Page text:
If I were to consider this matter without regard to recent developments in the law, there is no doubt that had the plaintiffs claimed it, they would have been entitled to recover ground rent at the rate of 2,500l. a year from the beginning of the term, since the lease under which it was payable was a lease under seal which, according to the old common law, could not be varied by an agreement by parol (whether in writing or not), but only by deed. Equity, however stepped in, and said that if there has been a variation of a deed by a simple contract (which in the case of a lease required to be in writing would have to be evidenced by writing), the courts may give effect to it as is shown in Berry v. Berry. That equitable doctrine, however, could hardly apply in the present case because the variation here might be said to have been made without consideration. With regard to estoppel, the representation made in relation to reducing the rent, was not a representation of an existing fact. It was a representation, in effect, as to the future, namely, that payment of the rent would not be enforced at the full rate but only at the reduced rate. Such a representation would not give rise to an estoppel, because, as was said in Jorden v. Money, a representation as to the future must be embodied as a contract or be nothing.

But what is the position in view of developments in the law in recent years? The law has not been standing still since Jorden v. Money. There has been a series of decisions over the last fifty years which, although they are said to be cases of estoppel are not really such. They are cases in which a promise was made which was intended to create legal relations and which, to the knowledge of the person making the promise, was going to be acted on by the person to whom it was made and which was in fact so acted on. In such cases the courts have said that the promise must be honoured.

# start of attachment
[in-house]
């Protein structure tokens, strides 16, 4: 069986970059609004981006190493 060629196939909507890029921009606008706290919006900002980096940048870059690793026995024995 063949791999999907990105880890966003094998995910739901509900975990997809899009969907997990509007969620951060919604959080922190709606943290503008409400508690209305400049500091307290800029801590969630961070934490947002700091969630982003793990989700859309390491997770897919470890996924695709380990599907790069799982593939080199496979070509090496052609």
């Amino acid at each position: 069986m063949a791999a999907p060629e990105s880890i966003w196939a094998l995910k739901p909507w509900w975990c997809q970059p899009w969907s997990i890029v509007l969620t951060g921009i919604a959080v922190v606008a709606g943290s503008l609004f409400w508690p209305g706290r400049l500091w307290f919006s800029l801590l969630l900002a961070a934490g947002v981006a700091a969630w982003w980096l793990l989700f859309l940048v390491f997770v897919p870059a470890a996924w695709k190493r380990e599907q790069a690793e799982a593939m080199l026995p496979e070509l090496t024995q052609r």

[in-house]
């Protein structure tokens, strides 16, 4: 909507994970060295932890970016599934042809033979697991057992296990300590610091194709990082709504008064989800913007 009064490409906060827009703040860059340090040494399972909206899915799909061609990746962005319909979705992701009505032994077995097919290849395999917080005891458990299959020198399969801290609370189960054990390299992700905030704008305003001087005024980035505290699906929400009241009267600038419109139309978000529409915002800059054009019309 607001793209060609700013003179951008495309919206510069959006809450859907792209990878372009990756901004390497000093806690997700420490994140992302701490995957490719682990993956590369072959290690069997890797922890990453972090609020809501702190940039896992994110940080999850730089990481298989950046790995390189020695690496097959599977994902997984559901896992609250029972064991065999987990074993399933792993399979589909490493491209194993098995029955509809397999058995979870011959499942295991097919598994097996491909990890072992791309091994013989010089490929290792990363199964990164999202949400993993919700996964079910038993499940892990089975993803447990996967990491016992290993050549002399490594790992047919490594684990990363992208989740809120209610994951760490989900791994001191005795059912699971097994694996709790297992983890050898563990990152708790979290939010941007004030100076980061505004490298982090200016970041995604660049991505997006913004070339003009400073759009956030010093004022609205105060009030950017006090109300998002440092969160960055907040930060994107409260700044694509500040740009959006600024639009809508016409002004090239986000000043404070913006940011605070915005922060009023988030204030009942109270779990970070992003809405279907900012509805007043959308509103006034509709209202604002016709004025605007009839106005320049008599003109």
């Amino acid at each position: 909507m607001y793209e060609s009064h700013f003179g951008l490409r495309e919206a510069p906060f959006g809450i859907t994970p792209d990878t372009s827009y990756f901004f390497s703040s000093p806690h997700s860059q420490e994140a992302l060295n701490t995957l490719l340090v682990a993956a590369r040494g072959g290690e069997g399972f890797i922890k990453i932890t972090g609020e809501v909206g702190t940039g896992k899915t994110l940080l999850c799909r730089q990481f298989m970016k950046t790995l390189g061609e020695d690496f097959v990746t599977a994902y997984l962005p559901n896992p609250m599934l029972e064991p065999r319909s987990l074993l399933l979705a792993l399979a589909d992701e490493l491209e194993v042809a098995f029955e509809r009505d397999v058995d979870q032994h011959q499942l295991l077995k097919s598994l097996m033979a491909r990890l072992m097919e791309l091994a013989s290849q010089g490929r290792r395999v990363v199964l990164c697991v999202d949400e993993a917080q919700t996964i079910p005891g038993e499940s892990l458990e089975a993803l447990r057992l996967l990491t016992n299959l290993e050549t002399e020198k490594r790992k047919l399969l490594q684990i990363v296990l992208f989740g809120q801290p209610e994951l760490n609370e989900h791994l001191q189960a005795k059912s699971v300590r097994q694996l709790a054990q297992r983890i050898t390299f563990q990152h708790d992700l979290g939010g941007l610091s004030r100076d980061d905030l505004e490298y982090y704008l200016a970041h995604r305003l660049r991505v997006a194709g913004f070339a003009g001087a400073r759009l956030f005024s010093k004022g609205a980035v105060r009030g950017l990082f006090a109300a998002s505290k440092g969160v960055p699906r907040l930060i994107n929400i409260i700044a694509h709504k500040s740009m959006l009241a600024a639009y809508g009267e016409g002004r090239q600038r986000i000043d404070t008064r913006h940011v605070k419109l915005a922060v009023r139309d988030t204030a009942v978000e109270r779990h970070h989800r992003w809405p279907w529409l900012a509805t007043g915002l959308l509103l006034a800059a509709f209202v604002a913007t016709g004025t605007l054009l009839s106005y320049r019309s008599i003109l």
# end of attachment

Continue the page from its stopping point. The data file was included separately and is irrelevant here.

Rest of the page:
The cases to which I particularly desire to refer are: Fenner v. Blake, In re Wickham, Re William Porter & Co., Ld. and Buttery v. Pickard. As I have said they are not cases of estoppel in the strict sense. They are really promises - promises intended to be binding, intended to be acted on, and in fact acted on. Jorden v. Money can be distinguished, because there the promisor made it clear that she did not intend to be legally bound, whereas in the cases to which I refer the proper inference was that the promisor did intend to be bound. In each case the court held the promise to be binding on the party making it, even though under the old common law it might be difficult to find any consideration for it. The courts have not gone so far as to give a cause of action in damages for the breach of such a promise, but they have refused to allow the party making it to act inconsistently with it. It is in that sense, and that sense only, that such a promise gives rise to an estoppel.